Latest proposed burn regulations remove upper wind restriction and 911 approval

By John Green
Hutchinson News – May 17, 2017

The Reno County Commission appears ready to adopt new regulations on open burning that put the onus on property owners to determine whether conditions are appropriate for a controlled burn.

The commission indicated a consensus Tuesday on the latest version of a burning resolution and will take it up next week for a vote, after extensively debating the issue over several meetings earlier this year.

The final resolution still requires that an individual call 911 in advance of a burn, but the reason for the call is to advise emergency responders of a planned control burn, rather than to get permission to burn.

The only information dispatchers – or a dispatch administrator if officials set up a separate number for prescribed burn calls, as was discussed Tuesday – will provide callers is whether a county burn ban is in effect.

The person planning the burn will have to ensure they comply with other regulations in the resolution.

The regulation prohibits burning if a burn ban is in effect, if wind speeds are less than 5 mph or more than 15 mph for non-agricultural burning, and less than 5 mph for an agricultural open burn.

The commission agreed to remove the upper limit on wind speed for agricultural burns, since state law does not set one and experts have expressed during several previous meetings that higher wind speeds are sometimes required or at least desired.

The regulations also prohibit burns if the Grassland Fire Danger Index is “very high” or “extreme;” if adequate fire response personnel are not available; and an hour before sunrise or two hours before sunset.

The plan, Commissioner Ron Hirst advised the commission – and public – is to post a link to educational information about controlled burns on the county’s website.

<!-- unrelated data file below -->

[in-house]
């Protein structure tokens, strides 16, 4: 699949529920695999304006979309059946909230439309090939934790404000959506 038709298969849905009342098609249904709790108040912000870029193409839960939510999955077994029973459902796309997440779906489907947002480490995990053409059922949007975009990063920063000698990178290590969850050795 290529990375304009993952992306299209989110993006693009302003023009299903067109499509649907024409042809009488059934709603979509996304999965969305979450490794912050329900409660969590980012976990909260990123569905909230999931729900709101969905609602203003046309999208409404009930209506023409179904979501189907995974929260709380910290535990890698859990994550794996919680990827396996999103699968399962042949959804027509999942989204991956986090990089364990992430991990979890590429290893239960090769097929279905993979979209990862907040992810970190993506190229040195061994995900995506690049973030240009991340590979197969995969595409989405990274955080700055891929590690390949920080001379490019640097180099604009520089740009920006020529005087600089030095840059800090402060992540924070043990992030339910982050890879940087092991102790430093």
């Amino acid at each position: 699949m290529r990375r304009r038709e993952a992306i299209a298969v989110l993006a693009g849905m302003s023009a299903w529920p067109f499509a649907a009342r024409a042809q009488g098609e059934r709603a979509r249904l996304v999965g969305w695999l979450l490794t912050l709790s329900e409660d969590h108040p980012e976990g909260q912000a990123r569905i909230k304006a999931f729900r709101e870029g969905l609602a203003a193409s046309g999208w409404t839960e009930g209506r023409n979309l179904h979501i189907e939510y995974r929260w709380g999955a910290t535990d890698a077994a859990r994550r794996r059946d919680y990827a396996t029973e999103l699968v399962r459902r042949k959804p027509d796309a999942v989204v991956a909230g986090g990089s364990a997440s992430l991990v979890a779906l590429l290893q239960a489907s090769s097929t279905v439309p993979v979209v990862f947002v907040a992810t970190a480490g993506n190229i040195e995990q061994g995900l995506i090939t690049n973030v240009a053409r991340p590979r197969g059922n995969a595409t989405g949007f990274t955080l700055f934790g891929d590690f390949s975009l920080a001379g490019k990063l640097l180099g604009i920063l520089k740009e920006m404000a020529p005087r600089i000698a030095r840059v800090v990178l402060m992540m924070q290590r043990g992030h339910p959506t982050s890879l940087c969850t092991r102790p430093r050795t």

The page will include links to a National Weather Service tabular site, where viewers can find local forecasts of hourly wind speeds and humidity levels, and to the Grassland Fire Index.

Hirst noted different conditions are appropriate for burning at different times of the year, with higher winds and lower humidity necessary to get an adequate, safe burn during summer, when there is more green, than those levels required in spring.

“There is no one wind speed that fits all,” Hirst said. “With the knowledge available out there to present to everyone, if you’re doing due diligence and doing things correctly you won’t create a fire danger to your adjoining property.”

The proposed site will also post information about burning workshops planned in advance of the next burn season. Officials will offer the workshop in different parts of the county, “so that people can understand and become more familiar with how to burn, the conditions they can burn in and what needs to done as far as manpower and how to do this safely,” Hirst said.

For the new regulation to work, however, Hirst noted, will require prosecuting “some who do not do things properly.”

The county adopted an amended burn resolution last year, said County Counselor Joe O’Sullivan, because some residents wanted told “yes or no” on a burn.

Those regulations, however, restricted burns if winds were over 15 mph, which many, particularly prescribed burn cooperatives, felt was too restrictive, resulting in them having to conduct literally hundreds of burns over just a few weeks.

Law enforcement officials also wanted to remove the burden from 911 dispatchers, who under current rules have to provide information on wind speeds and the fire hazard index to callers.

“I’m thinking this is about the best we can do,” O’Sullivan said.

Emergency Management Director Adam Weishaar expressed concern that landowners will not check conditions, “that they won’t look at whether it’s high fire index day or may end up burning on a high wind day.”

“If you want to put it on citizens and hold them liable, if that’s what the board wants I support it,” Weishaar said. “My biggest concern is you’re going to run the volunteers ragged. I’m afraid this might open a Pandora’s Box and make them run on a lot more calls.”

E-911 Director Michelle Abbott agreed with Weishaar, but expressed appreciation dispatchers would no longer be tasked with providing all the previously required information to callers.

“No matter what we do, we’ll not make everyone happy,” Commission Chairman Dan Deming said. “Personally I think it’s a reasonable compromise. It’s a long way from where we started and I’m willing to take the recommendations.”


Posted by Gwen Dorr Romine, KSFFA Webmaster
KSFFA’s Fire News Blog Home Page

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